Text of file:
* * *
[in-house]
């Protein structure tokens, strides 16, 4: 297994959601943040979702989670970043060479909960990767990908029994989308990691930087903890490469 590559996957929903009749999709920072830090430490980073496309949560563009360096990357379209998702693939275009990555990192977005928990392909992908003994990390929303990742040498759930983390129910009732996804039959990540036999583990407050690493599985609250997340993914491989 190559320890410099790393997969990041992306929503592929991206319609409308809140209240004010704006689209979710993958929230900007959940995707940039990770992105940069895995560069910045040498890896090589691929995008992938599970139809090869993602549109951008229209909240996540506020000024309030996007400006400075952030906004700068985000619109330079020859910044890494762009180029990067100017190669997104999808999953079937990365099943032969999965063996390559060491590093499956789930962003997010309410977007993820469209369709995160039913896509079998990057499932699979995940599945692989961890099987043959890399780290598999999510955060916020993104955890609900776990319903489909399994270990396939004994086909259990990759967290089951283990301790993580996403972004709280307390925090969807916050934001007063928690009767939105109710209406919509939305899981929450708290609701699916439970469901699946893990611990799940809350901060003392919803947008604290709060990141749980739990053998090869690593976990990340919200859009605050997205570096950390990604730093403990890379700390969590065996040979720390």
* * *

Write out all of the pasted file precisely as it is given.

[in-house]
């Protein structure tokens, strides 16, 4: 297994959601943040979702989670970043060479909960990767990908029994989308990691930087903890490469 590559996957929903009749999709920072830090430490980073496309949560563009360096990357379209998702693939275009990555990192977005928990392909992908003994990390929303990742040498759930983390129910009732996804039959990540036999583990407050690493599985609250997340993914491989 190559320890410099790393997969990041992306929503592929991206319609409308809140209240004010704006689209979710993958929230900007959940995707940039990770992105940069895995560069910045040498890896090589691929995008992938599970139809090869993602549109951008229209909240996540506020000024309030996007400006400075952030906004700068985000619109330079020859910044890494762009180029990067100017190669997104999808999953079937990365099943032969999965063996390559060491590093499956789930962003997010309410977007993820469209369709995160039913896509079998990057499932699979995940599945692989961890099987043959890399780290598999999510955060916020993104955890609900776990319903489909399994270990396939004994086909259990990759967290089951283990301790993580996403972004709280307390925090969807916050934001007063928690009767939105109710209406919509939305899981929450708290609701699916439970469901699946893990611990799940809350901060003392919803947008604290709060990141749980739990053998090869690593976990990340919200859009605050997205570096950390990604730093403990890379700390969590065996040979720390």